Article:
Birth of a Salesman

Last updated on May 13th, 2019 at 02:36 pm

This month, we’re going to examine three issues: the No. 1 skill a salesperson needs, the profile of a top salesperson and the top four mistakes salespeople make.

My thanks to TEC (The Executive Committee) resource John W. Asher III, who over the past eight years has reached more than 250 TEC groups and 400 TEC companies with his compelling message. While a member of TEC, he grew Global Associates Ltd., an advanced technology company specializing in the engineering and manufacture of electronic systems and components, from start-up to $50 million in annual sales.

The No. 1 skill

Did you know that roughly 4 percent of the salespeople in the United States sell 94 percent of the goods and services purchased? Likewise, are you aware of the fact that 80 percent of business-to-business transactions are the consequence of relationship-driven sales?

Given these statistics, which of the following would you conclude is the most important skill a salesperson must possess?

  • Product knowledge.
  • Sales experience.
  • Listening ability.
  • Industry knowledge.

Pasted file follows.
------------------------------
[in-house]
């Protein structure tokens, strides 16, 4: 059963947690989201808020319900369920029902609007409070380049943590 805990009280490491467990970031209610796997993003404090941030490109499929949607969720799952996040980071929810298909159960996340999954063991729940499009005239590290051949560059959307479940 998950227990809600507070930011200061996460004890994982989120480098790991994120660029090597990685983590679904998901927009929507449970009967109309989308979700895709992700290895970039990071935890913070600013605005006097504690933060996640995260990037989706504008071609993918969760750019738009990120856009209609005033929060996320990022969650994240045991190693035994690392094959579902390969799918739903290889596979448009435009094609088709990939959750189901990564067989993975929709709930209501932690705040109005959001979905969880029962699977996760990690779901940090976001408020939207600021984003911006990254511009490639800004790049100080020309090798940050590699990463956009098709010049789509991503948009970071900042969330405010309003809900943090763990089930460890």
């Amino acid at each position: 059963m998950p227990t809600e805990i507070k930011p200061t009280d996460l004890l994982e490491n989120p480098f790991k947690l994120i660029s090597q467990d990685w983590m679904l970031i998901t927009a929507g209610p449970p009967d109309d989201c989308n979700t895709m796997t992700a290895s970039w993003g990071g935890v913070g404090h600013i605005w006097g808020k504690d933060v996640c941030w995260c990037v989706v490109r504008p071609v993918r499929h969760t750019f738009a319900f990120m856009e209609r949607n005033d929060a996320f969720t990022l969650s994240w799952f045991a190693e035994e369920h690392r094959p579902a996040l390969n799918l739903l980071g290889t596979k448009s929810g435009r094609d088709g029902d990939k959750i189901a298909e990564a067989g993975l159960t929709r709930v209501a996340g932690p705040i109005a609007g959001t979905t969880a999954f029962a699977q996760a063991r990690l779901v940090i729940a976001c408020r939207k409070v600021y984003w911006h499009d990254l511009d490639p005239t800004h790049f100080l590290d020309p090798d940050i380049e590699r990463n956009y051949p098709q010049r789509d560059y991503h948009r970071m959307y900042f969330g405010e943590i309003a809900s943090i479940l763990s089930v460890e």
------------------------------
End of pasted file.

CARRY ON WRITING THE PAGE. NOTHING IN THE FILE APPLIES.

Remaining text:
And the winner is … listening ability! This is almost like a non-sequitur. How can you sell your product or service if you’re not in the telling, explaining or persuasive mode? The answer is that if you are in the listening mode, by definition, you are in the question-asking mode. The more questions you ask, the more compelled you are to listen. The net result is a solution provided by you that meets your customer’s needs.

I had the opportunity recently to see a sales presentation involving an $85,000 luxury vehicle. What impressed me was that there was no sales presentation at all. The salesperson kept probing the potential customer about his key issues as they pertain to driving a vehicle. The customer identified several, including safety, winter driving challenges, seating comfort and, strangely, gasoline mileage.